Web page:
Daniel is Ukrainian, a patriot, and an artist. His work is soft and provocative and invites serious questions about community, justice, and freedom. It breathes, fluid and kind, like a warm pillow against a sweat-stained face after a long night at the discotheque. I found myself lost in his feed, devouring every post in one lengthy-sitting, digesting every piece with precision and curiosity. I respected him from afar, a stranger to his person but a friend to his work. He became a figure of hope to me, a symbol of beauty, another hero joining the ranks of the vast collection of heroes in my head, most of whom I don’t know but all of whom I deeply respect.
The moment the threat of Russian invasion began to fester, I immediately rushed to Daniel’s Instagram page to see if he was posting information from inside. He was. In fact, he was reporting everything, in real-time, blasting it to his 22K+ followers, amassing virtual love from around the world, fueling a digital demonstration of support amplifying his experience of the war. I stared at his feed and the “Message” button at the top of his page, and in a moment of logical panic, I wrote to him. I asked if he would be free for an interview on my show on Radio Kingston/WKNY — not just because of the invasion, but because his art has served as a place of comfort to me, and I wanted him to know. But more importantly, I wanted him to have a face to a name, to know that his global queer family was here for him. If he needed help, I could try to help. I could do that. I just didn’t know how.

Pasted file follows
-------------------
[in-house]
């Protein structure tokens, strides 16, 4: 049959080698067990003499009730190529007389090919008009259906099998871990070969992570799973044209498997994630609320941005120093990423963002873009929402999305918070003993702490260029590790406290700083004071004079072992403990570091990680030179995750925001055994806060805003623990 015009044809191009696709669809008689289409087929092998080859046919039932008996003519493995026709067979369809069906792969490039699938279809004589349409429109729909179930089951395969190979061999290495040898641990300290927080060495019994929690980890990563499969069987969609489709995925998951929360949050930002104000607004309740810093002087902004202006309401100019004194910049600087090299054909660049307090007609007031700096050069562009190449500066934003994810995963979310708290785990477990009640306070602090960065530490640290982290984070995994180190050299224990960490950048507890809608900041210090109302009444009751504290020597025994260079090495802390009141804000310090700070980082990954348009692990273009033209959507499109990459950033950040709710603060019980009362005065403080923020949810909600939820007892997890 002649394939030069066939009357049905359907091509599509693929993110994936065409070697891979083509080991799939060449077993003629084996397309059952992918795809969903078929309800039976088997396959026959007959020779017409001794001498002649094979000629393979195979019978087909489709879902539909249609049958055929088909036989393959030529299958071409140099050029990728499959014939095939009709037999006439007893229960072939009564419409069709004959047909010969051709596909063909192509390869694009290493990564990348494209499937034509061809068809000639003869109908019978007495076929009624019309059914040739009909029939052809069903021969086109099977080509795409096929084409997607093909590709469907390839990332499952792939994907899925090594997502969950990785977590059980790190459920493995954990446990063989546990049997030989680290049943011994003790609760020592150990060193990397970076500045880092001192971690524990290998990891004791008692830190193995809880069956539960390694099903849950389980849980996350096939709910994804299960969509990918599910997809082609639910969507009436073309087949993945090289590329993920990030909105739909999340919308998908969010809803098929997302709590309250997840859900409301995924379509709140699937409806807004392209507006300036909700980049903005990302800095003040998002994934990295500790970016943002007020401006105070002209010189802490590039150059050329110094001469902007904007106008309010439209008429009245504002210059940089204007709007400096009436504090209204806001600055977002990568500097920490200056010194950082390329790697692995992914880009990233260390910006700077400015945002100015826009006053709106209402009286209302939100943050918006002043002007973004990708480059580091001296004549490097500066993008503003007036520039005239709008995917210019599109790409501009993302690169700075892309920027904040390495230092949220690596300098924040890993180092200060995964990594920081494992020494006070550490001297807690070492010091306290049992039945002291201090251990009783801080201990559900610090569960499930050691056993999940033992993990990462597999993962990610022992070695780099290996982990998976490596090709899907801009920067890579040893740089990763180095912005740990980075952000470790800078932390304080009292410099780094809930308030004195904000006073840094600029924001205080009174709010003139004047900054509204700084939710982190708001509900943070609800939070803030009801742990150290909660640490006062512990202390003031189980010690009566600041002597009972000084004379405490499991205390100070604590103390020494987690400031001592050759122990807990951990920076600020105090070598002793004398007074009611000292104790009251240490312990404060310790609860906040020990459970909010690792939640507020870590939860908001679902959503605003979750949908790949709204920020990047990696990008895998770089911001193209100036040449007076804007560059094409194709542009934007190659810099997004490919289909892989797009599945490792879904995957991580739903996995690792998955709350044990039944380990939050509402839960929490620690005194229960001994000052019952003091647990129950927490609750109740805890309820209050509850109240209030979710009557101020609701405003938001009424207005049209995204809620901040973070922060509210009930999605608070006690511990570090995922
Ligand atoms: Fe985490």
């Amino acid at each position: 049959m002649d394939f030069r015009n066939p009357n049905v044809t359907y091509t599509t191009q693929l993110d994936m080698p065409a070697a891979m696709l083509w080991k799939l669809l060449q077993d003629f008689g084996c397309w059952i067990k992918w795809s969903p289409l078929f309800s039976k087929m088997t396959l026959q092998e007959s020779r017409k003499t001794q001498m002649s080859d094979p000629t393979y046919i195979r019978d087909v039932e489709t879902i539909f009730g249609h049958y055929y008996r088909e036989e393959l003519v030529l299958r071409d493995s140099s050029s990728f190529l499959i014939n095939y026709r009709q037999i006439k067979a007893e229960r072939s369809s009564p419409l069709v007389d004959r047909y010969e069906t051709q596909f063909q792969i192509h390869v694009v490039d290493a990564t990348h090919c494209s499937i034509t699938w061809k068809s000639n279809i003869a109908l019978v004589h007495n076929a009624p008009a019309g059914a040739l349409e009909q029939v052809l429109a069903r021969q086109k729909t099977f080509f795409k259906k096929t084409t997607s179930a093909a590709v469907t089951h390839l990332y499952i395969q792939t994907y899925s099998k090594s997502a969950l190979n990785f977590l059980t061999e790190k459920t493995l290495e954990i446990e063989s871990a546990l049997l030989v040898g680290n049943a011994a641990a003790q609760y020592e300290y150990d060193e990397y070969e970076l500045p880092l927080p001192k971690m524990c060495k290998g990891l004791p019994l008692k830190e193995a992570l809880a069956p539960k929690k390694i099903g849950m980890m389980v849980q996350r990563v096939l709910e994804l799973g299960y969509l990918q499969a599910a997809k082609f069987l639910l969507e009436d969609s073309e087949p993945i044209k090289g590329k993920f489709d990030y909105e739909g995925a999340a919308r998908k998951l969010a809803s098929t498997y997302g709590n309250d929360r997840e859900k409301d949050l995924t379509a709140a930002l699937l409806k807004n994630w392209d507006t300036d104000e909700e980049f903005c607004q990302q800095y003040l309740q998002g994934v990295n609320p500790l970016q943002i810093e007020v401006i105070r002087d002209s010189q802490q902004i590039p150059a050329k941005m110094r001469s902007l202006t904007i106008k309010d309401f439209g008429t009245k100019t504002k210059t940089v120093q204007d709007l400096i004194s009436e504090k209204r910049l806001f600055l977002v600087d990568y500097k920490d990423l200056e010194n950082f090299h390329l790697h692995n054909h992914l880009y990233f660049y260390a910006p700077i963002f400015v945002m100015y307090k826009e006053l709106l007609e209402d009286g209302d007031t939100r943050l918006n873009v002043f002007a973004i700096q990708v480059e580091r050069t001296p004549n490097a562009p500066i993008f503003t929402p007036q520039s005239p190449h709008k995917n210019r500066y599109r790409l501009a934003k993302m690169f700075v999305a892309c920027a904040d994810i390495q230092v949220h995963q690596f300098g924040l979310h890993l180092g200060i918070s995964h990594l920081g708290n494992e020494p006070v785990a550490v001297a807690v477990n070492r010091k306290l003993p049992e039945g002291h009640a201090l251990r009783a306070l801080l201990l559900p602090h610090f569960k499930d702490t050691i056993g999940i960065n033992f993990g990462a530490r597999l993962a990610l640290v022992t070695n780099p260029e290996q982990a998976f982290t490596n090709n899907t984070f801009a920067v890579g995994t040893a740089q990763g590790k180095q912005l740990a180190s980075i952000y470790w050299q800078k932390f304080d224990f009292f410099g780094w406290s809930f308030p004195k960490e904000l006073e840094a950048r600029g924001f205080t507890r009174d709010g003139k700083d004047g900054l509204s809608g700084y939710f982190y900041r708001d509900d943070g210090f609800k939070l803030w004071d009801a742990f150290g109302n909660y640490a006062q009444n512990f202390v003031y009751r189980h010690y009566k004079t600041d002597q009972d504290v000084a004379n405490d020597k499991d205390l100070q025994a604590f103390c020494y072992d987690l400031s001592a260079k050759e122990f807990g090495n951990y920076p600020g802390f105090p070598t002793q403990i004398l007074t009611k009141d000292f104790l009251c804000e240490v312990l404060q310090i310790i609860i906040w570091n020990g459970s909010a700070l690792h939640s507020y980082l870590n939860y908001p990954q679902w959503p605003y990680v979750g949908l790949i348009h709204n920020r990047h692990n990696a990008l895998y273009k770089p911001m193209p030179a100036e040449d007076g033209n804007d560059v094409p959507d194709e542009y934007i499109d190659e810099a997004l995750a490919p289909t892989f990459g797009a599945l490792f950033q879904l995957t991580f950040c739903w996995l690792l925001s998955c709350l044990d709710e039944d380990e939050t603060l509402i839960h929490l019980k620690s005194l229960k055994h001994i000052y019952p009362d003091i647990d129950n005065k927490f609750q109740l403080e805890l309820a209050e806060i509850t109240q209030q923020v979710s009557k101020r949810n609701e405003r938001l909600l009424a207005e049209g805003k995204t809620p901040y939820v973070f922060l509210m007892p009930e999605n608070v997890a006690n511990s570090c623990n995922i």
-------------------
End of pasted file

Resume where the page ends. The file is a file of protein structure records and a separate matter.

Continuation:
“Tell me what I can do.”
As I shot the flare into the electronic ether, I told myself a response couldn’t possibly happen. Daniel was caught in the thick of a war.
What the fuck were you even thinking by reaching out?
And then, a notification appeared. It was Daniel. We began a back-and-forth. I told him I thought we, the world, needed more information, from the core of the volcano. Not filtered through the smoke and mirrors of CNN or the Wall Street Journal but from the actual mouths of people inside. He agreed.
“The more people know, the better. That’s how you can help.”
During our Zoom conversation, he opened up and showed me a part of the story I never would’ve seen through a laptop or an iPhone. I saw Daniel. He spoke directly to me. As he said that he believed Ukraine will win, I looked into his eyes behind my computer screen. And as I agreed with him that indeed, Ukraine will win, he looked into my eyes behind his computer screen. We both smiled. My new friend Daniel and I, separated by hundreds and hundreds of miles, found each other, even if only for that 45 minute Zoom exchange.